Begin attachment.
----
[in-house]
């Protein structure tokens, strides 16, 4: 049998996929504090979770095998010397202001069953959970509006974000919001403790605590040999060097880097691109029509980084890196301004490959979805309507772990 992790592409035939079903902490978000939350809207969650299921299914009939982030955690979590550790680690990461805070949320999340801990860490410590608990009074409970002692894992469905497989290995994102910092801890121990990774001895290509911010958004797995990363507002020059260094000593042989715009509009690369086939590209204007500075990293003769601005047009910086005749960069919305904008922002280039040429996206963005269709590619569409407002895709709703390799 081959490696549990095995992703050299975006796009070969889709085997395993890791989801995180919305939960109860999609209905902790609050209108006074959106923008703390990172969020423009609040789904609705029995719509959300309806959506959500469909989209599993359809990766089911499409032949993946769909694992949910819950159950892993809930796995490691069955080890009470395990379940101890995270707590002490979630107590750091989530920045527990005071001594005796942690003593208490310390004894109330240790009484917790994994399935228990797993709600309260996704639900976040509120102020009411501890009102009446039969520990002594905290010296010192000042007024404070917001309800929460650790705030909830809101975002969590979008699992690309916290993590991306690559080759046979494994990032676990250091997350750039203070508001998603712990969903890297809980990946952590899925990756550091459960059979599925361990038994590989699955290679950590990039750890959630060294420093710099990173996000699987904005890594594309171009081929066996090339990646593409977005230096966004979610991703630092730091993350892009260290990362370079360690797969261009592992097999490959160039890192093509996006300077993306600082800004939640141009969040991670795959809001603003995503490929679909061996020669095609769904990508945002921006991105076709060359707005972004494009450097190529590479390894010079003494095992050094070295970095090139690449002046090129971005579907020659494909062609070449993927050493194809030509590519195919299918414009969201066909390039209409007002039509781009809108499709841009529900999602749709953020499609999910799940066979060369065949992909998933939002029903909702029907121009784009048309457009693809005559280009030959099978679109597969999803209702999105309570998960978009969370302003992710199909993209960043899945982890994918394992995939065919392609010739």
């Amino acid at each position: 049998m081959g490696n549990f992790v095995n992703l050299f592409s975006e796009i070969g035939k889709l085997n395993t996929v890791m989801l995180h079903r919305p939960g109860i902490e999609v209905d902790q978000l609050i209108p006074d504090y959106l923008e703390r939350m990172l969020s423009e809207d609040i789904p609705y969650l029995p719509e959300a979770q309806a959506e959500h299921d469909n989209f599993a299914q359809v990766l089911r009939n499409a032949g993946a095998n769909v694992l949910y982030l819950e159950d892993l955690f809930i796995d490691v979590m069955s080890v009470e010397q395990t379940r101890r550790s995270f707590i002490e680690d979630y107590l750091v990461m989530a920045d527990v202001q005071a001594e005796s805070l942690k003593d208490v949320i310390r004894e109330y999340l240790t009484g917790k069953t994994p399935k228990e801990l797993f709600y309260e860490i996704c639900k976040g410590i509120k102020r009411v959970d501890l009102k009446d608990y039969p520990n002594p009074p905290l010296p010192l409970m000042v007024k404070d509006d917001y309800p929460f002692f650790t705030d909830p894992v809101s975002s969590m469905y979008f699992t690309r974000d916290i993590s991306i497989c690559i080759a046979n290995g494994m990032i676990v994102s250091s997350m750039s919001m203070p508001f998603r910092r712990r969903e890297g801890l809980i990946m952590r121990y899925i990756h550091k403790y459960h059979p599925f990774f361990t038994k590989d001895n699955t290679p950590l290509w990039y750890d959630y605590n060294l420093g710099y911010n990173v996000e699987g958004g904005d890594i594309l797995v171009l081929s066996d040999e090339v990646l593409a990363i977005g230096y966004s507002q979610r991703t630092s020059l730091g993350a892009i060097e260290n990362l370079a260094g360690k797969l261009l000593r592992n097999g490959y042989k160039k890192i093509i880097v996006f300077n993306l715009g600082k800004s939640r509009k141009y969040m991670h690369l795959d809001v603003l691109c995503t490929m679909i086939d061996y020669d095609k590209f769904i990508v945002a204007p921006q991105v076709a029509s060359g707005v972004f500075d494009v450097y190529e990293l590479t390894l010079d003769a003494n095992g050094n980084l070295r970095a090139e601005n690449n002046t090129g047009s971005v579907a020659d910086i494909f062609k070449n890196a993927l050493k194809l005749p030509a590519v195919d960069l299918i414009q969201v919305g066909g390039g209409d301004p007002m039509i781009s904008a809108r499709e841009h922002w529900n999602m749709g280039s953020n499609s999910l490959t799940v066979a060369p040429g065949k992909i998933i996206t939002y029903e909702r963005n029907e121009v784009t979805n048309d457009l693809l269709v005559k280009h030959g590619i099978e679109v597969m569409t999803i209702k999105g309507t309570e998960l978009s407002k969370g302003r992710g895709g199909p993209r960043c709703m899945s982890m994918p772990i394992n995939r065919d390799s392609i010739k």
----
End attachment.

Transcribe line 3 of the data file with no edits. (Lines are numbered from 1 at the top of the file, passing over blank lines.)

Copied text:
């Amino acid at each position: 049998m081959g490696n549990f992790v095995n992703l050299f592409s975006e796009i070969g035939k889709l085997n395993t996929v890791m989801l995180h079903r919305p939960g109860i902490e999609v209905d902790q978000l609050i209108p006074d504090y959106l923008e703390r939350m990172l969020s423009e809207d609040i789904p609705y969650l029995p719509e959300a979770q309806a959506e959500h299921d469909n989209f599993a299914q359809v990766l089911r009939n499409a032949g993946a095998n769909v694992l949910y982030l819950e159950d892993l955690f809930i796995d490691v979590m069955s080890v009470e010397q395990t379940r101890r550790s995270f707590i002490e680690d979630y107590l750091v990461m989530a920045d527990v202001q005071a001594e005796s805070l942690k003593d208490v949320i310390r004894e109330y999340l240790t009484g917790k069953t994994p399935k228990e801990l797993f709600y309260e860490i996704c639900k976040g410590i509120k102020r009411v959970d501890l009102k009446d608990y039969p520990n002594p009074p905290l010296p010192l409970m000042v007024k404070d509006d917001y309800p929460f002692f650790t705030d909830p894992v809101s975002s969590m469905y979008f699992t690309r974000d916290i993590s991306i497989c690559i080759a046979n290995g494994m990032i676990v994102s250091s997350m750039s919001m203070p508001f998603r910092r712990r969903e890297g801890l809980i990946m952590r121990y899925i990756h550091k403790y459960h059979p599925f990774f361990t038994k590989d001895n699955t290679p950590l290509w990039y750890d959630y605590n060294l420093g710099y911010n990173v996000e699987g958004g904005d890594i594309l797995v171009l081929s066996d040999e090339v990646l593409a990363i977005g230096y966004s507002q979610r991703t630092s020059l730091g993350a892009i060097e260290n990362l370079a260094g360690k797969l261009l000593r592992n097999g490959y042989k160039k890192i093509i880097v996006f300077n993306l715009g600082k800004s939640r509009k141009y969040m991670h690369l795959d809001v603003l691109c995503t490929m679909i086939d061996y020669d095609k590209f769904i990508v945002a204007p921006q991105v076709a029509s060359g707005v972004f500075d494009v450097y190529e990293l590479t390894l010079d003769a003494n095992g050094n980084l070295r970095a090139e601005n690449n002046t090129g047009s971005v579907a020659d910086i494909f062609k070449n890196a993927l050493k194809l005749p030509a590519v195919d960069l299918i414009q969201v919305g066909g390039g209409d301004p007002m039509i781009s904008a809108r499709e841009h922002w529900n999602m749709g280039s953020n499609s999910l490959t799940v066979a060369p040429g065949k992909i998933i996206t939002y029903e909702r963005n029907e121009v784009t979805n048309d457009l693809l269709v005559k280009h030959g590619i099978e679109v597969m569409t999803i209702k999105g309507t309570e998960l978009s407002k969370g302003r992710g895709g199909p993209r960043c709703m899945s982890m994918p772990i394992n995939r065919d390799s392609i010739k």